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Janitor's House, Milton House School, 88 Canongate, Edinburgh

A Category B Listed Building in Edinburgh, Edinburgh

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Latitude: 55.9518 / 55°57'6"N

Longitude: -3.1767 / 3°10'36"W

OS Eastings: 326616

OS Northings: 673821

OS Grid: NT266738

Mapcode National: GBR 8SF.0Y

Mapcode Global: WH6SM.5NJN

Plus Code: 9C7RXR2F+P8

Entry Name: Janitor's House, Milton House School, 88 Canongate, Edinburgh

Listing Name: 86 Canongate, Canongate Primary School Including Janitor's House, Gates, Gatepiers and Boundary Walls

Listing Date: 13 August 1987

Category: B

Source: Historic Scotland

Source ID: 366339

Historic Scotland Designation Reference: LB28442

Building Class: Cultural

ID on this website: 200366339

Location: Edinburgh

County: Edinburgh

Town: Edinburgh

Electoral Ward: City Centre

Traditional County: Midlothian

Tagged with: Caretaker's house Caretaker's house

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Robert Wilson, dated 1886. Imposing, 2-storey and basement, 11-bay symmetrical former Board School with Scots-Baronial detailing including prominent crowstepped gables and tall bellcote to centre. Situated on ground sloping to S. Squared and snecked ashlar with polished red sandstone dressings. Base course, cill courses and moulded string course returning to side elevations and rear. Projecting gabled section to centre; panel between string and cill course inscribed 'MILTON HOUSE PUBLIC SCHOOL'; stone-mullioned windows at each floor, transoms at 1st floor; above, elaborate pedimented head with date and roundel to centre depicting St Margaret of Scotland. Bellcote at apex. Flanking bays with crowstepped gablets breaking eaves. Slightly lower recessed piended outer bays to E and W elevations; segmental-arched doors in flanks. Tall ranges extend southwards with basement to slope. Rear elevation: advanced tall 3-bay gable to centre with hoodmoulding to 2nd floor windows; three small attic windows above. Flanked by pedimented dormers.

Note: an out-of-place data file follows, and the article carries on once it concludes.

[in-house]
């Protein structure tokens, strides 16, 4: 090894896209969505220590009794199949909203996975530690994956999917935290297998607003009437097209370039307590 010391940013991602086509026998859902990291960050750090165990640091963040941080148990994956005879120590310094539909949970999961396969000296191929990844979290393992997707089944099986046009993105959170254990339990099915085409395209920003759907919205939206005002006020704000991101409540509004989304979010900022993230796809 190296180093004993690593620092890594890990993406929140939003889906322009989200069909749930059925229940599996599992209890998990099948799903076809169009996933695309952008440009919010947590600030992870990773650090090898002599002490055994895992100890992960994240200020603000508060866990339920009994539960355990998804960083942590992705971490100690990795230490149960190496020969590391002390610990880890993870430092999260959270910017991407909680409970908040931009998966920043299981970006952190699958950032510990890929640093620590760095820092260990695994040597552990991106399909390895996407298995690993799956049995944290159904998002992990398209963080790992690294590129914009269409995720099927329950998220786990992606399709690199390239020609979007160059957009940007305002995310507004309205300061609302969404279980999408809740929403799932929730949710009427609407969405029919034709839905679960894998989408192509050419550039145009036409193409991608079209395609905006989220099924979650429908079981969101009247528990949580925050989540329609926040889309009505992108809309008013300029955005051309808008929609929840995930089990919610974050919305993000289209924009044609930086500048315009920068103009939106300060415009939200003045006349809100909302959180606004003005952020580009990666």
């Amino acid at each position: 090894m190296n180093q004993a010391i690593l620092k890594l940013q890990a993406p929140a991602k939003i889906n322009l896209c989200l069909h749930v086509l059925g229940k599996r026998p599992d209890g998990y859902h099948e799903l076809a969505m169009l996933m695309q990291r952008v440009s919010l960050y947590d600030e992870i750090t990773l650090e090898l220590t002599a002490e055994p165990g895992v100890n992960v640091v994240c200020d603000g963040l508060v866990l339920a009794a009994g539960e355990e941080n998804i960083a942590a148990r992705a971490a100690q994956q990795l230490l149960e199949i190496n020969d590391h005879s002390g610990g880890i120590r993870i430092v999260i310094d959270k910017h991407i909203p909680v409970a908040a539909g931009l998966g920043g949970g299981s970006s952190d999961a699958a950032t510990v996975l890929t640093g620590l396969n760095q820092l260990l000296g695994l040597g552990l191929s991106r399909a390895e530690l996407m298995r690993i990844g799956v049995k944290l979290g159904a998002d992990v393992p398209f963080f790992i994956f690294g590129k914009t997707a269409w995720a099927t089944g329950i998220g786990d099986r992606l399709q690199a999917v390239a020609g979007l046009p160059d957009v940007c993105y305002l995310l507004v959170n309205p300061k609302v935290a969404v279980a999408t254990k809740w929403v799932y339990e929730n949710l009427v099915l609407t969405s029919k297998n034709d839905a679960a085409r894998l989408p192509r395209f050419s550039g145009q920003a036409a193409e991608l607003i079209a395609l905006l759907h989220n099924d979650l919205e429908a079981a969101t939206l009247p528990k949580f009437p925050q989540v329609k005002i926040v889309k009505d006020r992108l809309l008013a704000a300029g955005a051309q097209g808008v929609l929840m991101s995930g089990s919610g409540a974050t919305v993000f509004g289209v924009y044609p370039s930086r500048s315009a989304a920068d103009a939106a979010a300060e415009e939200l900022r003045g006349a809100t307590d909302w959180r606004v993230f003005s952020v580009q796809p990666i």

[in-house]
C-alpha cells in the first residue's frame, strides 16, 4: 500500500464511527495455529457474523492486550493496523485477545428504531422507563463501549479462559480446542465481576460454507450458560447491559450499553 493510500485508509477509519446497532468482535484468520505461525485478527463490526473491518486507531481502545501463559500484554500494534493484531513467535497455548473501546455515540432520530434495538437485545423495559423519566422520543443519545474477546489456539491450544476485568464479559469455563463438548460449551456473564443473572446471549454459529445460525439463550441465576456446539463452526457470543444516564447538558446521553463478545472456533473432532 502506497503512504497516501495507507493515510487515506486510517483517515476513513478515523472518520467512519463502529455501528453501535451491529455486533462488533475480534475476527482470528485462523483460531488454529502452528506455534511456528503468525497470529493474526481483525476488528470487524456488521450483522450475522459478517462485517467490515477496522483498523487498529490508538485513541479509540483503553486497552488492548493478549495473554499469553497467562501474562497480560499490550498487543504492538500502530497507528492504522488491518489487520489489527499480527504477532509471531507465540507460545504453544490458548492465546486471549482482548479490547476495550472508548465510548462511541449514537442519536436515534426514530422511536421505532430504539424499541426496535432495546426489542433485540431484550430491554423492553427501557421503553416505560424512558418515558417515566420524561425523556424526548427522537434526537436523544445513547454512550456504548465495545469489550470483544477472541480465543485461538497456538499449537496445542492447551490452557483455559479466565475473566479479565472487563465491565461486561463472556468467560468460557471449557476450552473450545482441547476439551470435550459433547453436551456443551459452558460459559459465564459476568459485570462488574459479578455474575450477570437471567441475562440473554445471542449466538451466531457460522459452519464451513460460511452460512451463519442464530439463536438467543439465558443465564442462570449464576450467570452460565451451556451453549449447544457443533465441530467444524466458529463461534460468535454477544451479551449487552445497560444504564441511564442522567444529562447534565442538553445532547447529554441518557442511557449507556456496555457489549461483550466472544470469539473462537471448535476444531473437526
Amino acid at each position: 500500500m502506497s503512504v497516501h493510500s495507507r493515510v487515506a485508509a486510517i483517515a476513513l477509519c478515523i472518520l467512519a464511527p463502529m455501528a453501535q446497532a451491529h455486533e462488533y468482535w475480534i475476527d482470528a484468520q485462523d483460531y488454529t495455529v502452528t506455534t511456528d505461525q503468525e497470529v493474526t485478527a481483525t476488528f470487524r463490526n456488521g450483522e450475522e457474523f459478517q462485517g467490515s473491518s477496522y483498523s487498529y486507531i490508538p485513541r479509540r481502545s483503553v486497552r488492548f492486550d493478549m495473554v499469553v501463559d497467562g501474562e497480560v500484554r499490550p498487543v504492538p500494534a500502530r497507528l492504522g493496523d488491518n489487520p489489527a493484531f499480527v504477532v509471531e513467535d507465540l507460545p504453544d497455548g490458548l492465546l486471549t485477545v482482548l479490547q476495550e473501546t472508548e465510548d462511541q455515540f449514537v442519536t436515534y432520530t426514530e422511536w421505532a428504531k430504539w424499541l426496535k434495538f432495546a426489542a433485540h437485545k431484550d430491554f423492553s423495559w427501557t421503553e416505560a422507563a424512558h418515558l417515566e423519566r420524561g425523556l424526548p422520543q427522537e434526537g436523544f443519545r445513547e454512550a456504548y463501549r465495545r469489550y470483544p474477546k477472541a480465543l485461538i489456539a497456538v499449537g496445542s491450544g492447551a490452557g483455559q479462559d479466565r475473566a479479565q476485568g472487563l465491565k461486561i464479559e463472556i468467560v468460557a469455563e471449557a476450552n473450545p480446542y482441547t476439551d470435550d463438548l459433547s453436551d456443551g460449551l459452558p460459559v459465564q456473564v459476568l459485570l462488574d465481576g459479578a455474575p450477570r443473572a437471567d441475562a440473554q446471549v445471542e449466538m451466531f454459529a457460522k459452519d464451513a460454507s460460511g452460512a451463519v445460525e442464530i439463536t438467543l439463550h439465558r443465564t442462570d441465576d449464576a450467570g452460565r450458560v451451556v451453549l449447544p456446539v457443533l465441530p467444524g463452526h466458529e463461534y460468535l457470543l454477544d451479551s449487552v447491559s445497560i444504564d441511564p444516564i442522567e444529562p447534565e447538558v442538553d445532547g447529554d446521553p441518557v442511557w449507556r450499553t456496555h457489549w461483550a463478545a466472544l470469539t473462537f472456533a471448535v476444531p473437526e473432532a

INTERIOR: central stair hall contains four large landscape panels by William Delacour, 1758, surviving from John Adam's Milton House of 1755.

JANITORS HOUSE: 2-storey and basement (to S-facing slope), roughly square plan, crow-stepped janitor's house (also by Wilson) to SE. Contrasting red and grey ashlar. S elevation with shallow oriel in shallow advanced bay to left.

BOUNDARY WALLS, GATES AND GATEPIERS: stepped low boundary wall of squared and snecked rubble. Substantial retaining wall to sloping ground to S. Cast-iron railings.

Predominantly multi-pane glazing to timber sash and case windows. Graded, grey slate. Tall, corbelled and shouldered end stacks. Clay cans. Tall, octagonal-capped axial ventilators. Cast-iron rainwater goods.

Statement of Interest